Love is a drug and the only things that can save us are the steps, rules, and one another. Step one: Admit you have a problem, and keep the hell away from Facebook.
From $10,000 tweets to making money in the afterlife, a recovering gossip columnist explores the business lessons that power the Hollywood Industrial Complex
Why do celebrities get paid so much more than regular people to do a job that seems to afford them the same amount of leisure time as most retirees? What do Bush-era economics have to do with the rise of Kim Kardashian? How do the laws of supply and demand explain why the stars of Teen Mom are on the cover of Us Weekly? And how was the sale of Brad Pitt and Angelina Jolie’s baby pictures a little like a street drug deal? After a decade spent toiling as an entertainment journalist and gossip columnist, Jo Piazza asks the hard questions about the business behind celebrity.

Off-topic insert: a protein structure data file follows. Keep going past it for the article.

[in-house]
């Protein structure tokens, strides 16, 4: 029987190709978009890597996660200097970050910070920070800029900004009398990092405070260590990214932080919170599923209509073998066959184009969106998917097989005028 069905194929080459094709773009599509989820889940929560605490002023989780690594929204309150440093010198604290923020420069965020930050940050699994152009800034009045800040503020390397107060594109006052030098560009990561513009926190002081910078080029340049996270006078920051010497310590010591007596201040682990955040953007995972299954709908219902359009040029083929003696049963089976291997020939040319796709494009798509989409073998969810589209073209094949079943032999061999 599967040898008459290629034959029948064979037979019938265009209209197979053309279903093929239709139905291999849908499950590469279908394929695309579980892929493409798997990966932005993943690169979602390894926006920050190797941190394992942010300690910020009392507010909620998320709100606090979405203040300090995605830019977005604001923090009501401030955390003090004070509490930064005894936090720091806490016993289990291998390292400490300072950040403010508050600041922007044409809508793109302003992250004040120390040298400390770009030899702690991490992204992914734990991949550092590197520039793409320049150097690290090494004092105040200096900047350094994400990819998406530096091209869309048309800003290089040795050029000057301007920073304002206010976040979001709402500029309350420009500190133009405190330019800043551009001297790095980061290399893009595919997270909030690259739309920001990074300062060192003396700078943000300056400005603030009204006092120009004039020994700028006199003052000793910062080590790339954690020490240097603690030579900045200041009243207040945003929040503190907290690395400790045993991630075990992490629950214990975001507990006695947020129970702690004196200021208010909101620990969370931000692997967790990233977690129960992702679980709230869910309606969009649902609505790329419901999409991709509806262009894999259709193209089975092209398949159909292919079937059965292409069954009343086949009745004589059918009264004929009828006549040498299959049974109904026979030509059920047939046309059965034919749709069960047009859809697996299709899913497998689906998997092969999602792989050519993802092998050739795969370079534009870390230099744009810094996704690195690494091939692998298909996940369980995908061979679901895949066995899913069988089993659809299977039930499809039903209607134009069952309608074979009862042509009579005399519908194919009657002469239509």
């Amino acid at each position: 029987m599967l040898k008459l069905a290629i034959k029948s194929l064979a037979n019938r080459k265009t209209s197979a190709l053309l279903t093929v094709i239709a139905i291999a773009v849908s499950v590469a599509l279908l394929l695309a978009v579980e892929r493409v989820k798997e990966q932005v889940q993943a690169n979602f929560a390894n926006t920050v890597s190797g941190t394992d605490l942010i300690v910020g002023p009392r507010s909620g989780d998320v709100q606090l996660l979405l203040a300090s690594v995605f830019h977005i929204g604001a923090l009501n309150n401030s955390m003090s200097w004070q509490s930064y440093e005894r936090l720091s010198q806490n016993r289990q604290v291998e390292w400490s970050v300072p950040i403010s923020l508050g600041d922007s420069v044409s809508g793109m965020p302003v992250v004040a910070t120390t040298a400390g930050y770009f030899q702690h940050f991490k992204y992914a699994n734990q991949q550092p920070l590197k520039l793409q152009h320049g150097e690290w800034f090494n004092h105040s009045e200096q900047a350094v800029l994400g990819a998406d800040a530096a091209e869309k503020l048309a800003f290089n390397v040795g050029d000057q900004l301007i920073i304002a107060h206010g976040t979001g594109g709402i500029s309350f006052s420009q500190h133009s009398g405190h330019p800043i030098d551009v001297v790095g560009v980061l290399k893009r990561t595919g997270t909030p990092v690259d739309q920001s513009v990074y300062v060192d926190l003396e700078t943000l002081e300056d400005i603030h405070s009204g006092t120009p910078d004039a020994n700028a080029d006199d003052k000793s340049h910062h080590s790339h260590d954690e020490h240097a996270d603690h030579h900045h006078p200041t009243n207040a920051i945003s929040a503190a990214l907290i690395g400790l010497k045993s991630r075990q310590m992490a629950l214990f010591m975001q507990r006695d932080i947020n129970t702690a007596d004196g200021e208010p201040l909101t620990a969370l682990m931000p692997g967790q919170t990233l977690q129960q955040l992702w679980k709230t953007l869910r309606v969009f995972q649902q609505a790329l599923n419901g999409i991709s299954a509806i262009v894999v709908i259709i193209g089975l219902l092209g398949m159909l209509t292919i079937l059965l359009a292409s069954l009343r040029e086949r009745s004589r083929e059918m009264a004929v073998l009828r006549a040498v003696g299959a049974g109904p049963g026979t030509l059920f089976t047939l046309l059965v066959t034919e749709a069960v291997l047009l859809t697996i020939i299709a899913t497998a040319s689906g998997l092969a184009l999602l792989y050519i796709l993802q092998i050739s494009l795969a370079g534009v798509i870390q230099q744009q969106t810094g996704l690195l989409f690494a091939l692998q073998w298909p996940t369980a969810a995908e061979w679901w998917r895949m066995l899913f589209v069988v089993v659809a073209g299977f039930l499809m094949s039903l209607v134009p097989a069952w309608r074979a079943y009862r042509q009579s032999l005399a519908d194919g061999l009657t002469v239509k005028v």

Make no mistake: Celebrity is an industry. Never in the course of human history has the market for celebrities been as saturated as it is today. Nearly every day most Americans will consume something a celebrity is selling—a fragrance, a sneaker, a song, a movie, a show, a tweet, or a photo in a magazine.
With the benefits of Piazza’s unique access to the celebrity market, Celebrity, Inc. explains in detail what generates cash for the industry and what drains value faster than a starlet downs champagne—in twelve fascinating case studies that tackle celebrities the way industry analysts would dissect any consumer brand.